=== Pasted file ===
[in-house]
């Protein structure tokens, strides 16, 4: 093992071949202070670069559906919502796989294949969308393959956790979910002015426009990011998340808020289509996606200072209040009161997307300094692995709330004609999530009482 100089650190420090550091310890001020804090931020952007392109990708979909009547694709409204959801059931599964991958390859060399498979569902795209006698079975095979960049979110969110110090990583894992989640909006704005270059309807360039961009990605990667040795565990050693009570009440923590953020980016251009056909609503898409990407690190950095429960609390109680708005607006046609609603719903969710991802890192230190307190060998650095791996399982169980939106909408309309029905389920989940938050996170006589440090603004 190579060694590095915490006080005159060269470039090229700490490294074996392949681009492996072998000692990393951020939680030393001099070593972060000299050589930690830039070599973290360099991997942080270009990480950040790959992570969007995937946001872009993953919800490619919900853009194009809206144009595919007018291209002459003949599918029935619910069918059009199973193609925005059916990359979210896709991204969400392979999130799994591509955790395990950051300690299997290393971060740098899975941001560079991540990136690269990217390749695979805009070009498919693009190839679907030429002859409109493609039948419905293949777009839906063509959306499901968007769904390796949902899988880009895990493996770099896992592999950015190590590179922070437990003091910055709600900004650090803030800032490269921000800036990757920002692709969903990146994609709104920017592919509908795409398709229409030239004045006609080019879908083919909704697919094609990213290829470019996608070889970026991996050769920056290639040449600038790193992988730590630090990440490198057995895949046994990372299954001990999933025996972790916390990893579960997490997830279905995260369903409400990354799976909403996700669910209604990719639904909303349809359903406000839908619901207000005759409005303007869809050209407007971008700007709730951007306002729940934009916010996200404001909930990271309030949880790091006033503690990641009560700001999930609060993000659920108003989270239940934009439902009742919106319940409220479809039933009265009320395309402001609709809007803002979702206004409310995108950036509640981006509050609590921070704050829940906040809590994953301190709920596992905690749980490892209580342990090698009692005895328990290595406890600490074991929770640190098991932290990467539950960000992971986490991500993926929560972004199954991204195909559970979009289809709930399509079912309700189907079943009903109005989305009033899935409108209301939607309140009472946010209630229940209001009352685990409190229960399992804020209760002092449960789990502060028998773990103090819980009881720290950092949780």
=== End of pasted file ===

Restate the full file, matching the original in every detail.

[in-house]
């Protein structure tokens, strides 16, 4: 093992071949202070670069559906919502796989294949969308393959956790979910002015426009990011998340808020289509996606200072209040009161997307300094692995709330004609999530009482 100089650190420090550091310890001020804090931020952007392109990708979909009547694709409204959801059931599964991958390859060399498979569902795209006698079975095979960049979110969110110090990583894992989640909006704005270059309807360039961009990605990667040795565990050693009570009440923590953020980016251009056909609503898409990407690190950095429960609390109680708005607006046609609603719903969710991802890192230190307190060998650095791996399982169980939106909408309309029905389920989940938050996170006589440090603004 190579060694590095915490006080005159060269470039090229700490490294074996392949681009492996072998000692990393951020939680030393001099070593972060000299050589930690830039070599973290360099991997942080270009990480950040790959992570969007995937946001872009993953919800490619919900853009194009809206144009595919007018291209002459003949599918029935619910069918059009199973193609925005059916990359979210896709991204969400392979999130799994591509955790395990950051300690299997290393971060740098899975941001560079991540990136690269990217390749695979805009070009498919693009190839679907030429002859409109493609039948419905293949777009839906063509959306499901968007769904390796949902899988880009895990493996770099896992592999950015190590590179922070437990003091910055709600900004650090803030800032490269921000800036990757920002692709969903990146994609709104920017592919509908795409398709229409030239004045006609080019879908083919909704697919094609990213290829470019996608070889970026991996050769920056290639040449600038790193992988730590630090990440490198057995895949046994990372299954001990999933025996972790916390990893579960997490997830279905995260369903409400990354799976909403996700669910209604990719639904909303349809359903406000839908619901207000005759409005303007869809050209407007971008700007709730951007306002729940934009916010996200404001909930990271309030949880790091006033503690990641009560700001999930609060993000659920108003989270239940934009439902009742919106319940409220479809039933009265009320395309402001609709809007803002979702206004409310995108950036509640981006509050609590921070704050829940906040809590994953301190709920596992905690749980490892209580342990090698009692005895328990290595406890600490074991929770640190098991932290990467539950960000992971986490991500993926929560972004199954991204195909559970979009289809709930399509079912309700189907079943009903109005989305009033899935409108209301939607309140009472946010209630229940209001009352685990409190229960399992804020209760002092449960789990502060028998773990103090819980009881720290950092949780």